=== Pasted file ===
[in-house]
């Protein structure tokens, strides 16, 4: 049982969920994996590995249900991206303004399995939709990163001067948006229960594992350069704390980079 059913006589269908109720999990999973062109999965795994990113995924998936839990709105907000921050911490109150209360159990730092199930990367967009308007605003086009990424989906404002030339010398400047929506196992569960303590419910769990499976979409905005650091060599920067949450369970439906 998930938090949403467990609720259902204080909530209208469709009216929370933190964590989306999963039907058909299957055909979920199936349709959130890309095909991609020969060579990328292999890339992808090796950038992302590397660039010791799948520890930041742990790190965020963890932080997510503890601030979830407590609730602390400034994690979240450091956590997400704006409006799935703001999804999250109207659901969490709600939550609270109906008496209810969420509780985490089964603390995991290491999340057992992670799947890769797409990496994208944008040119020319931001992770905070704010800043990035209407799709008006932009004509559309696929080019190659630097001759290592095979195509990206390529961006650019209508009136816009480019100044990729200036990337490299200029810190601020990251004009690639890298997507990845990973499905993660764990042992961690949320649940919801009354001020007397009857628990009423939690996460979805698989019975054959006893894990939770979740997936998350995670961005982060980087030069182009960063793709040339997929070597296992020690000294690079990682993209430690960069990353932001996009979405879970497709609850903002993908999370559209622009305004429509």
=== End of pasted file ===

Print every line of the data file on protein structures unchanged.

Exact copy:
[in-house]
């Protein structure tokens, strides 16, 4: 049982969920994996590995249900991206303004399995939709990163001067948006229960594992350069704390980079 059913006589269908109720999990999973062109999965795994990113995924998936839990709105907000921050911490109150209360159990730092199930990367967009308007605003086009990424989906404002030339010398400047929506196992569960303590419910769990499976979409905005650091060599920067949450369970439906 998930938090949403467990609720259902204080909530209208469709009216929370933190964590989306999963039907058909299957055909979920199936349709959130890309095909991609020969060579990328292999890339992808090796950038992302590397660039010791799948520890930041742990790190965020963890932080997510503890601030979830407590609730602390400034994690979240450091956590997400704006409006799935703001999804999250109207659901969490709600939550609270109906008496209810969420509780985490089964603390995991290491999340057992992670799947890769797409990496994208944008040119020319931001992770905070704010800043990035209407799709008006932009004509559309696929080019190659630097001759290592095979195509990206390529961006650019209508009136816009480019100044990729200036990337490299200029810190601020990251004009690639890298997507990845990973499905993660764990042992961690949320649940919801009354001020007397009857628990009423939690996460979805698989019975054959006893894990939770979740997936998350995670961005982060980087030069182009960063793709040339997929070597296992020690000294690079990682993209430690960069990353932001996009979405879970497709609850903002993908999370559209622009305004429509």